Any jurors who cannot consider part of an available punishment range are challengeable for cause. Thus, if a defense lawyer can commit jurors that they will not consider probation under any circumstances, those jurors are disqualified. If a prosecutor fails to qualify a jury panel on the full range of punishment, an effective defense lawyer can easily eliminate most of the strongest jurors for the State on punishment, thereby essentially winning the case for the defense in voir dire.
            So how can a prosecutor shield strong jurors from defense challenges for cause on punishment?
            Consider a plumber who comes to your house because your faucet leaks. Would it make sense if the plumber walked into the house to fix the faucet and the only tool he brought was a hammer? Instead, the plumber brings an entire truck full of tools. On any given job, the plumber uses very few of his tools; nevertheless, he has all of his tools available so he can address any issues that an individual job requires.
            A jury’s decision on punishment is no different. The huge punishment ranges are merely the tools that jurors have at their disposal. Every tool is not appropriate on every case, but the availability of so many tools allows jurors to tailor the punishment to the unique circumstances of each case. On aggravated robbery, for example, suppose a 17-year-old cheerleader and honor student who has never been in trouble decides to shoplift a candy bar from Wal-Mart. As the youth tries to leave with the candy, she is confronted by a store clerk. The shoplifter panics and grabs a baseball bat off of a nearby sporting-goods rack and brandishes it, telling the clerk to stay away. Then the shoplifter drops the bat, drops the candy bar, and runs from the store in tears. What crime did the young woman commit? Aggravated robbery.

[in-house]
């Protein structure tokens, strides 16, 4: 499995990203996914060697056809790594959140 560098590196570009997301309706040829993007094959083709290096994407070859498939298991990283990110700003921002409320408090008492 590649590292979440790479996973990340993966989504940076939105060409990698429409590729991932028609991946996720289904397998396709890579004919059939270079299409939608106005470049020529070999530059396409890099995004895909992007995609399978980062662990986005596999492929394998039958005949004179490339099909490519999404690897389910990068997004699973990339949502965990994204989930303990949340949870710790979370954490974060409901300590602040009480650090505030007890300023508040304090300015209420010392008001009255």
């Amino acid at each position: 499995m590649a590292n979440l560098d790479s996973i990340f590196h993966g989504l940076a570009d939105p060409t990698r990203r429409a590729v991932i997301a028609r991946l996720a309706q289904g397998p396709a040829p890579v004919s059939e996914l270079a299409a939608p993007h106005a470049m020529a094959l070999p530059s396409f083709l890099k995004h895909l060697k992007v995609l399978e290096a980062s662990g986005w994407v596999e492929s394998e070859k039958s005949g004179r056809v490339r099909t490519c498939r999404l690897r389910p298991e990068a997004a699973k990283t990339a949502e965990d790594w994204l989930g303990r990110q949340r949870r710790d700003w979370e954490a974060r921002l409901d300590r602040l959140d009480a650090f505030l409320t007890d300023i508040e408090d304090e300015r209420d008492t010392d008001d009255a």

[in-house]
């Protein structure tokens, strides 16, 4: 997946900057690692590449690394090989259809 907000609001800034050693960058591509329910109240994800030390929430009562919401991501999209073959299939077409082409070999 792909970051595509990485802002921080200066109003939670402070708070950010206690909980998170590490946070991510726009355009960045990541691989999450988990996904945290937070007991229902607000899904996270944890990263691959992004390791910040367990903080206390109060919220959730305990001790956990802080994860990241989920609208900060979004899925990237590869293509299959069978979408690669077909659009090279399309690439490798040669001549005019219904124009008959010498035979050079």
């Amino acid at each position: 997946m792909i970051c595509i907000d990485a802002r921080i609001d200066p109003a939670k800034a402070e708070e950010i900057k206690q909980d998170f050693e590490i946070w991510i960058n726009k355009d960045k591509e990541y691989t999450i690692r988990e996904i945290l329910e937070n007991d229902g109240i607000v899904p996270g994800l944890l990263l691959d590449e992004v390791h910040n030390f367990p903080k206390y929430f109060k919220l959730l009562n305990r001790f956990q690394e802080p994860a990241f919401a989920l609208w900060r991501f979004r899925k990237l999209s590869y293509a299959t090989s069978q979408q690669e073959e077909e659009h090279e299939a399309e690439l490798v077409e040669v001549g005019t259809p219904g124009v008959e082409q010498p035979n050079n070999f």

Or, suppose that same 17-year-old shoplifter had a friend with her. Upon seeing her companion shoplift and then threaten the clerk with the baseball bat, suppose the friend yelled, “Let’s go!”, picked up the candy bar, and then drove the shoplifter away from the scene. What crime did the friend commit? Aggravated robbery.[3]
            Contrast that with a 35-year-old man with multiple prior convictions who decides to commit a robbery. He arms himself with a gun, enters a convenience store, puts his gun to the clerk’s head, and steals the money. Like the shoplifter and her friend in the examples above, this man committed aggravated robbery. The circumstances of the scenarios, however, are radically different.
            Because there are infinite potential factual scenarios that fall under the definition of aggravated robbery, the Legislature has created a punishment range extending from five years’ probation to life in prison. Thus, jurors can impose a sentence appropriate to each unique case. For a juror to qualify to serve, the law merely requires jurors keep their minds open to the possibility that the minimum or maximum punishments may be appropriate, depending entirely on the facts and evidence. Sometimes defense lawyers ask jurors if they can “envision a set of circumstances” in which they could consider probation. However, the law does not require jurors to think of a specific scenario in which they would give probation.[4] Rather, the law simply requires jurors to be open-minded to the possibility that such a scenario might exist.